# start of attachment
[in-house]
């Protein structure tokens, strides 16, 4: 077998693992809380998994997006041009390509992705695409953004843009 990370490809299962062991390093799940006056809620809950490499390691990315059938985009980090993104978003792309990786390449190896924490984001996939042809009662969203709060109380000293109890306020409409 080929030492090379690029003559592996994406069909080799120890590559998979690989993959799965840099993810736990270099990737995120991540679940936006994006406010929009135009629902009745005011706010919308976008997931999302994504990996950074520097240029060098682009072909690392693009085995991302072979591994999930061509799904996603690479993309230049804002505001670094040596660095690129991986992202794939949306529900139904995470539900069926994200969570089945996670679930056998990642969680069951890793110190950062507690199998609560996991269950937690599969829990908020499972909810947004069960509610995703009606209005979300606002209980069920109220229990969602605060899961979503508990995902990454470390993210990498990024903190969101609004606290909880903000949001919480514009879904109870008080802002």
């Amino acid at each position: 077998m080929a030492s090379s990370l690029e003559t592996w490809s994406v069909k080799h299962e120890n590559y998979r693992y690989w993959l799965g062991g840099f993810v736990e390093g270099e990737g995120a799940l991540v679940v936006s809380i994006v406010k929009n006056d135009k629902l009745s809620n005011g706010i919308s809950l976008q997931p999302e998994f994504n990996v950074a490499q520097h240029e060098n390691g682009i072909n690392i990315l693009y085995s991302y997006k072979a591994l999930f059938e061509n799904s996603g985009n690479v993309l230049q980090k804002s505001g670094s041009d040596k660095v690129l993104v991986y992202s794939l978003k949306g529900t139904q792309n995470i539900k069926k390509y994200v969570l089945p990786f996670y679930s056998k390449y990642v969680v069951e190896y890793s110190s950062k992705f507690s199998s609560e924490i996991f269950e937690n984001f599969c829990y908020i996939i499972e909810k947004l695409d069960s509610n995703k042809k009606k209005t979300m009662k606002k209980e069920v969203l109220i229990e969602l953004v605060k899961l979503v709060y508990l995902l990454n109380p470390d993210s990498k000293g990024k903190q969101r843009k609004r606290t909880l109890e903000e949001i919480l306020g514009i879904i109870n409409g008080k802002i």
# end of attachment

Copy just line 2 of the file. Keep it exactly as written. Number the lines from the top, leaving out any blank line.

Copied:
């Protein structure tokens, strides 16, 4: 077998693992809380998994997006041009390509992705695409953004843009 990370490809299962062991390093799940006056809620809950490499390691990315059938985009980090993104978003792309990786390449190896924490984001996939042809009662969203709060109380000293109890306020409409 080929030492090379690029003559592996994406069909080799120890590559998979690989993959799965840099993810736990270099990737995120991540679940936006994006406010929009135009629902009745005011706010919308976008997931999302994504990996950074520097240029060098682009072909690392693009085995991302072979591994999930061509799904996603690479993309230049804002505001670094040596660095690129991986992202794939949306529900139904995470539900069926994200969570089945996670679930056998990642969680069951890793110190950062507690199998609560996991269950937690599969829990908020499972909810947004069960509610995703009606209005979300606002209980069920109220229990969602605060899961979503508990995902990454470390993210990498990024903190969101609004606290909880903000949001919480514009879904109870008080802002």